Previous studies suggest that non-human animals can discriminate two different artworks (such as music or paintings) that were created by humans. However, such studies rarely examined whether those animals were reinforced by one artwork more than another. It has been shown that music composed by humans has both discriminative and reinforcing properties when played for Java sparrows. Here, we investigated the effects of another artistic medium in Java sparrows, namely paintings. The first experiment tested the reinforcing properties. Staying time at three painting categories—Japanese, cubist, and impressionist—was measured as an index of their reinforcing properties. The second experiment used operant conditioning to reveal the discriminative properties of the different artistic styles of such paintings. Results suggest that the paintings have both discriminative and reinforcing properties for Java sparrows. However, the reinforcing properties vary from individual to individual. This is the first report demonstrating reinforcing properties of visual artworks in non-human animals.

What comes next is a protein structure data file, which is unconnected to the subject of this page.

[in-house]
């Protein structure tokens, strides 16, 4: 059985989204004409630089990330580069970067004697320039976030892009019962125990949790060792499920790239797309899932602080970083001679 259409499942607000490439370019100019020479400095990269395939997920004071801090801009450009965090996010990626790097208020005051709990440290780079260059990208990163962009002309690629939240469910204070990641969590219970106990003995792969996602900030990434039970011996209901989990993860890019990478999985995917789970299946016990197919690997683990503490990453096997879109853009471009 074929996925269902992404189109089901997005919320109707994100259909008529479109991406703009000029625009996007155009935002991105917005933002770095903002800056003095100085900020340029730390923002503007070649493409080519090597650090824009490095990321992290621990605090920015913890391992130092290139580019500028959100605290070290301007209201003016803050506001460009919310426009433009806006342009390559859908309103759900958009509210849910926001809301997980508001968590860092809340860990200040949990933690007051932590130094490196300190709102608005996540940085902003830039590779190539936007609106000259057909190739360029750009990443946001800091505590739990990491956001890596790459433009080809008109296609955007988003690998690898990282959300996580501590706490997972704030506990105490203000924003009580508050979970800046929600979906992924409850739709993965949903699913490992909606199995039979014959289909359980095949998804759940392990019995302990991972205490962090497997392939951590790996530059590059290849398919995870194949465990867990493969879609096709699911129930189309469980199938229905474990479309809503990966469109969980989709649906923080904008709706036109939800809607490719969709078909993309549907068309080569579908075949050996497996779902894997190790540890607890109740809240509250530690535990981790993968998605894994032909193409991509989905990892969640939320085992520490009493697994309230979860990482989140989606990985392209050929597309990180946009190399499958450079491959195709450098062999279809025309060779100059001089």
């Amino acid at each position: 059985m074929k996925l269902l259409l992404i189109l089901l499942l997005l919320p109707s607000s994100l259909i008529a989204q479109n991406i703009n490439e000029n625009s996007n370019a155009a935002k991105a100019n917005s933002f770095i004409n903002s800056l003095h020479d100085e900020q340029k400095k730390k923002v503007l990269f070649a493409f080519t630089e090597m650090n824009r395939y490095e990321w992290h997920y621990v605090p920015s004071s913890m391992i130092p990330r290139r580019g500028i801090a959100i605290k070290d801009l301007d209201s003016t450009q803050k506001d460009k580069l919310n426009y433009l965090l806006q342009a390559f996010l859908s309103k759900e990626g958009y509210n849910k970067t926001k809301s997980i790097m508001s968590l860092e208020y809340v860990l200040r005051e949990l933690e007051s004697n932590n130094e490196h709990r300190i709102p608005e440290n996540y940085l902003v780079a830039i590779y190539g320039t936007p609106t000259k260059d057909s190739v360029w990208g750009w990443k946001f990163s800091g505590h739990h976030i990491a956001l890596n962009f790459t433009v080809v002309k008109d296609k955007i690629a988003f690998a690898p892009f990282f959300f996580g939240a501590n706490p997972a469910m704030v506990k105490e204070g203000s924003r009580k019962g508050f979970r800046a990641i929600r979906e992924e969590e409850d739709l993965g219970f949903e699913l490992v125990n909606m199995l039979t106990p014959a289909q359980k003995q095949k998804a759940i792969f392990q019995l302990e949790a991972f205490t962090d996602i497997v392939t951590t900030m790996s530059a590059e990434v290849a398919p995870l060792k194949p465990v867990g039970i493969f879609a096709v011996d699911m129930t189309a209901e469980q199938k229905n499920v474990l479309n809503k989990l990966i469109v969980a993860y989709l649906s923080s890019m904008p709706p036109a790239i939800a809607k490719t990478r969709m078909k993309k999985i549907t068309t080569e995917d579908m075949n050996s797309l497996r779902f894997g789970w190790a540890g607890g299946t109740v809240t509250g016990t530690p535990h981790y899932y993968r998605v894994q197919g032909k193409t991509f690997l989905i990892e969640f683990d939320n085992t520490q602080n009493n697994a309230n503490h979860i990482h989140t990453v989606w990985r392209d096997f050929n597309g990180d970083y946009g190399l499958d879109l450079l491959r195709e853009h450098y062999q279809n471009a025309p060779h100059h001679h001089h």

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This research was partially supported by the Ministry of Education, Science, Sports and Culture, Grant-in-Aid for JSPS Fellows, 2009-2011, 21·55562.
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Ikkatai, Y., Watanabe, S. Discriminative and reinforcing properties of paintings in Java sparrows (Padda oryzivora). Anim Cogn 14, 227–234 (2011). https://doi.org/10.1007/s10071-010-0356-3
- Discriminative property
- Reinforcing property
- Java sparrows